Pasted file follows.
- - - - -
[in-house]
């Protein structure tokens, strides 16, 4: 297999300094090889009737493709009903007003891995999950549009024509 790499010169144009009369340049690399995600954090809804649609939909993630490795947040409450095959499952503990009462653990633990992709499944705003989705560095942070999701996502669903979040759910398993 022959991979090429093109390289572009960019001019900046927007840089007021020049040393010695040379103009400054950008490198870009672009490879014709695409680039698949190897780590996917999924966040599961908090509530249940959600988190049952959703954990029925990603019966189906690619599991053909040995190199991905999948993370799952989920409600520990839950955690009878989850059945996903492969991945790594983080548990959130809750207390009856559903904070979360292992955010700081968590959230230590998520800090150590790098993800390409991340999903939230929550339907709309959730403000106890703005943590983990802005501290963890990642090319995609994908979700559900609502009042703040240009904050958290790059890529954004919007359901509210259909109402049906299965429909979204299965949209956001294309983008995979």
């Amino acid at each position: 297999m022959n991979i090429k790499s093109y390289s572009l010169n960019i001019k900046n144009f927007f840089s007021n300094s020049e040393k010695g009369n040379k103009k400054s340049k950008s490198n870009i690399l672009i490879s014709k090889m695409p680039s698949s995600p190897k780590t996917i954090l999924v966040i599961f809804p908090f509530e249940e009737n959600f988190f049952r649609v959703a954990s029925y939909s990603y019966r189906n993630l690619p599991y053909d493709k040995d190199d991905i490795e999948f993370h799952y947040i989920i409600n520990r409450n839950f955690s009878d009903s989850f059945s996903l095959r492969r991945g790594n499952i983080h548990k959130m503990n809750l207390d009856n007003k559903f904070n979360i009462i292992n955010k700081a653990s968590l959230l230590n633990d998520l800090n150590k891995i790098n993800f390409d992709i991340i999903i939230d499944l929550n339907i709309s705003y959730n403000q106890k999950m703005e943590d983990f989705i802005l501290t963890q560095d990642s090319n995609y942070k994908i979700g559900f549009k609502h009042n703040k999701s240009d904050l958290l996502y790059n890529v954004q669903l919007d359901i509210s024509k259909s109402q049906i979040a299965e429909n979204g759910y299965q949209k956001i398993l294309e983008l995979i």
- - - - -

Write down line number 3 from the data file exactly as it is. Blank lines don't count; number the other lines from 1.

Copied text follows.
């Amino acid at each position: 297999m022959n991979i090429k790499s093109y390289s572009l010169n960019i001019k900046n144009f927007f840089s007021n300094s020049e040393k010695g009369n040379k103009k400054s340049k950008s490198n870009i690399l672009i490879s014709k090889m695409p680039s698949s995600p190897k780590t996917i954090l999924v966040i599961f809804p908090f509530e249940e009737n959600f988190f049952r649609v959703a954990s029925y939909s990603y019966r189906n993630l690619p599991y053909d493709k040995d190199d991905i490795e999948f993370h799952y947040i989920i409600n520990r409450n839950f955690s009878d009903s989850f059945s996903l095959r492969r991945g790594n499952i983080h548990k959130m503990n809750l207390d009856n007003k559903f904070n979360i009462i292992n955010k700081a653990s968590l959230l230590n633990d998520l800090n150590k891995i790098n993800f390409d992709i991340i999903i939230d499944l929550n339907i709309s705003y959730n403000q106890k999950m703005e943590d983990f989705i802005l501290t963890q560095d990642s090319n995609y942070k994908i979700g559900f549009k609502h009042n703040k999701s240009d904050l958290l996502y790059n890529v954004q669903l919007d359901i509210s024509k259909s109402q049906i979040a299965e429909n979204g759910y299965q949209k956001i398993l294309e983008l995979i």